Linked data means that everything will be based on URIs and that using text for authority purposes is going away, e.g. this one for Swiss Family Robinson which has one link but all kinds of forms http://www.viaf.org/viaf/176999342/#Wyss,_Johann_David,_1743-1818._|_Schweizerische_Robinson. There is also this from dbpedia which the public would possibly find more useful http://dbpedia.org/page/The_Swiss_Family_Robinson

Once the links are input (if that ever starts to happen!) the task will then be to match a searcher interested in this title to these–and other–links, plus making everything coherent and relatively easy to use.

I think that is when things will become interesting!

FacebookTwitterGoogle+PinterestShare

by James Weinheimer at October 10, 2014 11:45 AM

A Gentleman's Guide to Cataloguing...

October 09, 2014

Mod Librarian

5 Things Thursday: Taxonomy, Linked Data and DAM

Here are five more things…

  1. How to organize WordPress posts using taxonomy.
  2. Awesome visual of the reality of taxonomy versus the expectation.
  3. Want to make your head spin? Check out this Linked Open Data Cloud Diagram.
  4. Friendlier DAM for small businesses.
  5. Tips for stock photography.

View On WordPress

October 09, 2014 01:11 PM

Catalogue & Index Blog

Lynne Dyer Blog post

Below is a link to a blog post by Lynne Dyer on our recent conference.

Lynne Dyer Blog post

Many thanks to Lynne for allowing us to share her post. If anyone else has written anything on our conference they would like us to share then please get in touch!


by cilipcig at October 09, 2014 11:58 AM

First Thus

RDA-L Re: Date from Preface

Posting to RDA-L

On 10/9/2014 8:31 AM, Heidrun Wiesenmüller wrote:

According to the logics of RDA, I think you have to put this date in square brackets. … But I’m not at all happy with all the bracketed years which we get for resources which only show copyright dates. I think it must be highly confusing for our users. Has anybody already experienced how user react to all these bracketed dates?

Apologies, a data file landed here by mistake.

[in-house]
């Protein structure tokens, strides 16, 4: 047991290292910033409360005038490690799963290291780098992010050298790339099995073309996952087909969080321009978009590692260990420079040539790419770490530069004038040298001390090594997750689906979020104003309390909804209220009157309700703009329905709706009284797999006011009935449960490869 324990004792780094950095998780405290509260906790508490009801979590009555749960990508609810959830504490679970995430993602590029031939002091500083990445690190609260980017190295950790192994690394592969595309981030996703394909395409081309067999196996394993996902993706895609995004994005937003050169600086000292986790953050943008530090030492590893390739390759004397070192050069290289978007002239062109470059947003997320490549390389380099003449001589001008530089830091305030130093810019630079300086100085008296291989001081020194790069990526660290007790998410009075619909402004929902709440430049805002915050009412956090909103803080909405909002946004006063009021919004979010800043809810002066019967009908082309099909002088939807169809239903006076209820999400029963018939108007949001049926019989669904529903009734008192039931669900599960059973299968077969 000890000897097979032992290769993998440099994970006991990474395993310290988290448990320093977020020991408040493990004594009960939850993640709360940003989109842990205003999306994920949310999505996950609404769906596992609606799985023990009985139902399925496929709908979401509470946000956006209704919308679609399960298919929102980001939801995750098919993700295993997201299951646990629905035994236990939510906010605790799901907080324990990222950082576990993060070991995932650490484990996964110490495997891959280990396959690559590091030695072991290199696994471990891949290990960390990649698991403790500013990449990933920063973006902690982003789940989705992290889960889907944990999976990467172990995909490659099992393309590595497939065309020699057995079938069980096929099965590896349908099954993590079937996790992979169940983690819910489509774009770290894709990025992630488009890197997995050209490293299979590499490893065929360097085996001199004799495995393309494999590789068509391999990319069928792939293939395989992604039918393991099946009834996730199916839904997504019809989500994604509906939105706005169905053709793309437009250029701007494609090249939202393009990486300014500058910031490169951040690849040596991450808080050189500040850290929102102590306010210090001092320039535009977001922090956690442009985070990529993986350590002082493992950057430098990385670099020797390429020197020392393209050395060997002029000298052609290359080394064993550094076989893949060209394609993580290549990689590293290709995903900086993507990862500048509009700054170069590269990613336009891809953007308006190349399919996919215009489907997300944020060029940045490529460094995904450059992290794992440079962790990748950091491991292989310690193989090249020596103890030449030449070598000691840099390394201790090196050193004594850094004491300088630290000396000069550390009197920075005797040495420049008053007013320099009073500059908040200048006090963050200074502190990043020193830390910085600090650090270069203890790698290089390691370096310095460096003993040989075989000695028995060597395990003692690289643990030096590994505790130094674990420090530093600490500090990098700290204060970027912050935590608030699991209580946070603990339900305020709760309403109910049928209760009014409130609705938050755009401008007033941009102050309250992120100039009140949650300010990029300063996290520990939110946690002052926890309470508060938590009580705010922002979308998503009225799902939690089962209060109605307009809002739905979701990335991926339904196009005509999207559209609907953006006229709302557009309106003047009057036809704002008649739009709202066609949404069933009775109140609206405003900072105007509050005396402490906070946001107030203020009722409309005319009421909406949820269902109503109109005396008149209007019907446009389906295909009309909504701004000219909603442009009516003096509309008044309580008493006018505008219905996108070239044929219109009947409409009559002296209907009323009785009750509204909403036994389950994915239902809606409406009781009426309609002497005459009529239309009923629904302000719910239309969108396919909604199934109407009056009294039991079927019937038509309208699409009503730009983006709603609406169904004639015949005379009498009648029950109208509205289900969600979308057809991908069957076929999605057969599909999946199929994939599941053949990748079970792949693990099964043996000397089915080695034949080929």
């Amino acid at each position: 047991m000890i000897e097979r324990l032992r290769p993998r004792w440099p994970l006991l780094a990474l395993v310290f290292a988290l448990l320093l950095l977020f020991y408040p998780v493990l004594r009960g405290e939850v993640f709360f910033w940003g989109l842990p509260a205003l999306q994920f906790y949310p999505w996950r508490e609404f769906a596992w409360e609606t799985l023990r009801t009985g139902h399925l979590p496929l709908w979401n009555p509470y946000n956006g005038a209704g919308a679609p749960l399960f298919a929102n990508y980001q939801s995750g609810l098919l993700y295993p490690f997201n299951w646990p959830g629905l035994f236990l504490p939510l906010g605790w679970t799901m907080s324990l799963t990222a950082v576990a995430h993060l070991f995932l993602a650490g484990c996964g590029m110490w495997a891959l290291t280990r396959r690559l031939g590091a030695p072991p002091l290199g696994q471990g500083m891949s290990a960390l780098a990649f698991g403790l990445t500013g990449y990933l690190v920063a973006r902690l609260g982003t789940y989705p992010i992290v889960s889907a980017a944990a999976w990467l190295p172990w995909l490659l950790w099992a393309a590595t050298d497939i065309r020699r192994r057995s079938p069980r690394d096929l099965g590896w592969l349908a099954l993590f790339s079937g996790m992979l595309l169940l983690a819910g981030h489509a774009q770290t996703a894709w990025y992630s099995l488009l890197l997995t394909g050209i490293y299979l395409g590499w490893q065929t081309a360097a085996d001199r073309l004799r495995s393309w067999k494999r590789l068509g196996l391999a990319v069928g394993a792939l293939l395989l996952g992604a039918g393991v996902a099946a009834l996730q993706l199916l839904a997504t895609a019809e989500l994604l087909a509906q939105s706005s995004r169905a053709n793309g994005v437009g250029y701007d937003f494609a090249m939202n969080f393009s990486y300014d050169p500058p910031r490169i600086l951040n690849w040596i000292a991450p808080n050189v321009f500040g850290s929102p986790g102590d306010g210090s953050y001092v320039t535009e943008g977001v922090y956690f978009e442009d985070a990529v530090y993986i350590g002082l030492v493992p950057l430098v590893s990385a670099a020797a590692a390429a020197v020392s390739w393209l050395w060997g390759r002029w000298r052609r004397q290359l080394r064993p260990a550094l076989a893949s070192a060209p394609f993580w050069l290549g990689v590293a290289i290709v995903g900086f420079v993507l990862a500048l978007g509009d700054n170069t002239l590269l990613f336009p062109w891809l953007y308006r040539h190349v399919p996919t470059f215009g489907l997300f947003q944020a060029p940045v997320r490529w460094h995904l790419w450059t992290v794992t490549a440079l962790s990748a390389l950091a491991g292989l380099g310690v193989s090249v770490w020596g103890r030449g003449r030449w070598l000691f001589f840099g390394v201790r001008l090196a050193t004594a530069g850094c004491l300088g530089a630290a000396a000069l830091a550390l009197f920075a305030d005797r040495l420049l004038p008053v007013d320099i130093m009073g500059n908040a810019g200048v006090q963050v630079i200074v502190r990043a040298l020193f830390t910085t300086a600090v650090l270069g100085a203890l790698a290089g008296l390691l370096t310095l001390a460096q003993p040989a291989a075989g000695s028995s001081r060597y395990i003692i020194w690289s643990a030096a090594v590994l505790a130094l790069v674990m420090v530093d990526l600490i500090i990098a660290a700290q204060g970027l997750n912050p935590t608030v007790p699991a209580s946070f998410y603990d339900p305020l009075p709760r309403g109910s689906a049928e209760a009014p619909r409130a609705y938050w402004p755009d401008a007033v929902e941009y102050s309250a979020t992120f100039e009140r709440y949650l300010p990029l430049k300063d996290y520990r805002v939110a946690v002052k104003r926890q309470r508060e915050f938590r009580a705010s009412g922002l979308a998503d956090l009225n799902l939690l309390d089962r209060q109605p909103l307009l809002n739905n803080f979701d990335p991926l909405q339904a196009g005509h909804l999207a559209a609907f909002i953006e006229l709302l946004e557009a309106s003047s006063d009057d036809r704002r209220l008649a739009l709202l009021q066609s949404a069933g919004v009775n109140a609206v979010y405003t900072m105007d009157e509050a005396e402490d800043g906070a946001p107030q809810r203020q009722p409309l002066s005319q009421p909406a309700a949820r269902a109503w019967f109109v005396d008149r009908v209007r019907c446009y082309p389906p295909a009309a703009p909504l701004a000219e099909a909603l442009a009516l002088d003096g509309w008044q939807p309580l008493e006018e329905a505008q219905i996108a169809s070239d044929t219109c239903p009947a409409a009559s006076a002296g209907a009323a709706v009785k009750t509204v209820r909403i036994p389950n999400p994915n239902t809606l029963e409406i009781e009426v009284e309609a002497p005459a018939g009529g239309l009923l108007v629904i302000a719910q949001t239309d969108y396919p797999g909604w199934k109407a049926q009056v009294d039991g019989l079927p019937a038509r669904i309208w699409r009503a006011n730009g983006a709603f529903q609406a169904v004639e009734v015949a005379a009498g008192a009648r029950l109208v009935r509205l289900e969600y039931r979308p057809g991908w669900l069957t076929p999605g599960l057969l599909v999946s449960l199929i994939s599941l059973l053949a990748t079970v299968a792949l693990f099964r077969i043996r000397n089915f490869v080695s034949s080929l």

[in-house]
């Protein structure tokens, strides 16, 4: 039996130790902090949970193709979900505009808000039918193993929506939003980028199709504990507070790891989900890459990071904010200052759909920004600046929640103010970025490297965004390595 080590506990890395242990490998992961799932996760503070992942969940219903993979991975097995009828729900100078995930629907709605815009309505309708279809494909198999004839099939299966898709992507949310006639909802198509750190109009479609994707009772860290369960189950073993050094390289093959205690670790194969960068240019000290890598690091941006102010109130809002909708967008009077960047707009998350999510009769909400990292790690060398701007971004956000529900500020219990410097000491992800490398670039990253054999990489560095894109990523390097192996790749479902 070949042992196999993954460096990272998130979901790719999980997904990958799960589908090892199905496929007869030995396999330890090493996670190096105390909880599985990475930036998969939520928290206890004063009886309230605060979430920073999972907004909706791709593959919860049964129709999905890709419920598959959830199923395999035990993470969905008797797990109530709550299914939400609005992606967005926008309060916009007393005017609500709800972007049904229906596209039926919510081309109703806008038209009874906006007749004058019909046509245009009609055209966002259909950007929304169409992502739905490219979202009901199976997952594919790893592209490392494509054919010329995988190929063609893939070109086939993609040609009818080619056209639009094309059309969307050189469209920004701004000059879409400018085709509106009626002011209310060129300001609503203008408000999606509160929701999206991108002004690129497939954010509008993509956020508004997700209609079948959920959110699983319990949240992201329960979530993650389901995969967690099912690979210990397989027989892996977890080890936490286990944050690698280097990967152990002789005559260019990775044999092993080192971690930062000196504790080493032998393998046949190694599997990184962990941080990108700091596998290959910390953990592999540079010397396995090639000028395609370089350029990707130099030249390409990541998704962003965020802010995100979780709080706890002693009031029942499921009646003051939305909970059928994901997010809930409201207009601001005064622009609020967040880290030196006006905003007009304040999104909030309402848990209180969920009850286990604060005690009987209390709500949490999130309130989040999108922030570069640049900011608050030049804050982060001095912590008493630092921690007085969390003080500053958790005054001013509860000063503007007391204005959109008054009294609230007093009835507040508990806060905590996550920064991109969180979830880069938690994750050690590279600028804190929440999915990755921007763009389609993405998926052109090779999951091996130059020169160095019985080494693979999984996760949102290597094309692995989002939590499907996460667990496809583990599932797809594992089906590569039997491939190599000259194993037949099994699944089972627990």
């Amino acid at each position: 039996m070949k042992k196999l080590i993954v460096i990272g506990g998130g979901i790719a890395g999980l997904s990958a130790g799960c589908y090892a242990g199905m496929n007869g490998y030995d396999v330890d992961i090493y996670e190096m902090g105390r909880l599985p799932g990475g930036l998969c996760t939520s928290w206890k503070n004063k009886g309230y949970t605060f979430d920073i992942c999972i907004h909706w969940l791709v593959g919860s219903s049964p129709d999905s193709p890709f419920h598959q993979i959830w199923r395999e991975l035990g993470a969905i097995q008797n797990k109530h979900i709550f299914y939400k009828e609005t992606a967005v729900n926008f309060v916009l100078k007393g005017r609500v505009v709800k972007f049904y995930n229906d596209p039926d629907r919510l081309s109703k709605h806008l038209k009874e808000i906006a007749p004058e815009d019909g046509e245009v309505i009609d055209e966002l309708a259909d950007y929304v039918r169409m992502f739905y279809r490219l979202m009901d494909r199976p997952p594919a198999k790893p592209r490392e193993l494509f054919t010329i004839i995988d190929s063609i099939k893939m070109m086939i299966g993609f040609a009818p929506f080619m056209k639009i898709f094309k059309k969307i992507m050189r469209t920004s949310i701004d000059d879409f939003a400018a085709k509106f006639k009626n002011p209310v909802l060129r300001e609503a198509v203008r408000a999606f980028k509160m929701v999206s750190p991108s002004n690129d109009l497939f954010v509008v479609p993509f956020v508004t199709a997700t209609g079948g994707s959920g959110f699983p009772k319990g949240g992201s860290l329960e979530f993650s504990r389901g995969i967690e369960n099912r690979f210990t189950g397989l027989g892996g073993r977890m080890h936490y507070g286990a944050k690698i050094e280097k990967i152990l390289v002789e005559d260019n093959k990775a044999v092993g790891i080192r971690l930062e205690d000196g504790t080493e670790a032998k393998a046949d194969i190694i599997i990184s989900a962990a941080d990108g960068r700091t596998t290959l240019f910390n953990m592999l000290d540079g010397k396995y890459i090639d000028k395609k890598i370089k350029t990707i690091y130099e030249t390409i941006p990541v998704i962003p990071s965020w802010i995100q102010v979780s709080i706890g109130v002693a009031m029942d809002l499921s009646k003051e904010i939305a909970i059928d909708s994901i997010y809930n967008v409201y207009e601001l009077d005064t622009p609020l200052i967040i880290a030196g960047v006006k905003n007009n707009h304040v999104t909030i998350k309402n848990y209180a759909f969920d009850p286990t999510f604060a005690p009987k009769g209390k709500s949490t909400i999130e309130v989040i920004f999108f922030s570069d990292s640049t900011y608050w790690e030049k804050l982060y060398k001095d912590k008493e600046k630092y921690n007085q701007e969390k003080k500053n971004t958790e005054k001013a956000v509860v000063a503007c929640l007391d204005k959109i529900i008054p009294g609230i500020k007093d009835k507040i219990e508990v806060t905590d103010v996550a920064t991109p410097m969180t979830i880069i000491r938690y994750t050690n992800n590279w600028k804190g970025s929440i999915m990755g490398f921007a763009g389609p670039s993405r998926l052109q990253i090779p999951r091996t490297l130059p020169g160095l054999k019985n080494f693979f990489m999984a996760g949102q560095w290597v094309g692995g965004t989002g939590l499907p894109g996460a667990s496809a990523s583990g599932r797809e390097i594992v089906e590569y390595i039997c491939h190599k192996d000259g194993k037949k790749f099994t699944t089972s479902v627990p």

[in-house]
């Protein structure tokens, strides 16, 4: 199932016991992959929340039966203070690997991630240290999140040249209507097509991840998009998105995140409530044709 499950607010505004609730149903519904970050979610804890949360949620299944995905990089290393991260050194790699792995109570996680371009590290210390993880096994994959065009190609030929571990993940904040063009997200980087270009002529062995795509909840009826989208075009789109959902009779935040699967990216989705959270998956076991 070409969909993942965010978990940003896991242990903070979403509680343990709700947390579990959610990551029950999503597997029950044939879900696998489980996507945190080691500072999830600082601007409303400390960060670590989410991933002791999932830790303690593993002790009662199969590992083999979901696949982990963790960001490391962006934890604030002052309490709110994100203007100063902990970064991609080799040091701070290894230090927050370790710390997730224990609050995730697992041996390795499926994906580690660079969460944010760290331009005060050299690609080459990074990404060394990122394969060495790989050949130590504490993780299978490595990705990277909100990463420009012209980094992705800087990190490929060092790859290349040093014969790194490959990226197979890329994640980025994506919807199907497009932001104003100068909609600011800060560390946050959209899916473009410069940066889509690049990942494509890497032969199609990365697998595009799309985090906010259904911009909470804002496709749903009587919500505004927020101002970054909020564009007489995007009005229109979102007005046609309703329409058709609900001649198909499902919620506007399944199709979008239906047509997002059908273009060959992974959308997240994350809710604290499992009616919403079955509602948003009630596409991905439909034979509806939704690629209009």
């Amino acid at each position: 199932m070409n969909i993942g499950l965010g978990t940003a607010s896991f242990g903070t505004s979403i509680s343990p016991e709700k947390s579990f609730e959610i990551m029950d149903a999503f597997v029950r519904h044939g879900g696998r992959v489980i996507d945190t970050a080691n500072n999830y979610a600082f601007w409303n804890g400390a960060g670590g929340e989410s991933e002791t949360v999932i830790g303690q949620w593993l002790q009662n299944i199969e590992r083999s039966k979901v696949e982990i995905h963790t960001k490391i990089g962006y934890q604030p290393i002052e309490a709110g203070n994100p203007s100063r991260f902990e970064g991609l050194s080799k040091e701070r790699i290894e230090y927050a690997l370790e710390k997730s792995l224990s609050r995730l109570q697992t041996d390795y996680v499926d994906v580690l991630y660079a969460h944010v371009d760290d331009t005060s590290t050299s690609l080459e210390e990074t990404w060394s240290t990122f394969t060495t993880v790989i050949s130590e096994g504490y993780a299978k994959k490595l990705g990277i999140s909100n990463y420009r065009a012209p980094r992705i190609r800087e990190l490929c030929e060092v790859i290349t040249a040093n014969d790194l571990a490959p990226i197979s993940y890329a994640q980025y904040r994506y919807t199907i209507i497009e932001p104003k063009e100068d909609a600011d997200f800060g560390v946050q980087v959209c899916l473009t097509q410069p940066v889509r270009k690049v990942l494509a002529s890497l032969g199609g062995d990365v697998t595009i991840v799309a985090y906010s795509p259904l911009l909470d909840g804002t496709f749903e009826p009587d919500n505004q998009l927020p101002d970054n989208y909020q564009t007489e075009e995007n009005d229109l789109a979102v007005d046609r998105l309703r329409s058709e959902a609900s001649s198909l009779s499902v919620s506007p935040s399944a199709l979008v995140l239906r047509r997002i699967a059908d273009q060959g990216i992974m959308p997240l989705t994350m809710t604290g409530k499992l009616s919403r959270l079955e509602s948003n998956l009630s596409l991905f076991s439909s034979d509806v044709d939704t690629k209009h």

While I am 100% in favor of discovering how the public reacts to our records, I am also 99% positive that no one in the public would care one bit about brackets in the dates. It must be stated that the brackets are not input for the public, but for the sake of the poor, lonely, overworked and underpaid cataloger, to alert him or her to the fact that the date is not to be found in the usual places and therefore, they will have to work harder.

I would add that if you have any pity for your colleagues, when you find it in a place that is really hidden, such as buried in a preface, please make a note of it–adding the page numbers please!–so that your coworkers do not have to waste time trying to dig it out on their own. Again, the public doesn’t care, but other catalogers do. A lot.

I compare it to when I was talking with a mechanic once. I had noticed a strange little trapdoor in the side of my car. I asked the mechanic what it was, and he told me, “You don’t want to know. That’s there for me to do my work better and cheaper.” It’s the same thing with the cataloging methods such as brackets. The public doesn’t need to know and if they are interested, they can ask. They will probably find out that don’t want to know. But seeing it doesn’t disturb anything they do.

Yet, if we really are concerned about how the public views our records, how about one of these? http://lccn.loc.gov/2013033237 Here are some of the high points:

Uniform title: 41 (Nelson and Perry)
Related names:
Nelson, Michael, 1949- editor of compilation.
Perry, Barbara A. (Barbara Ann), 1956- editor of compilation.
Nelson, Michael, 1949- George Bush. Contains (work):
White Burkett Miller Center, sponsoring body.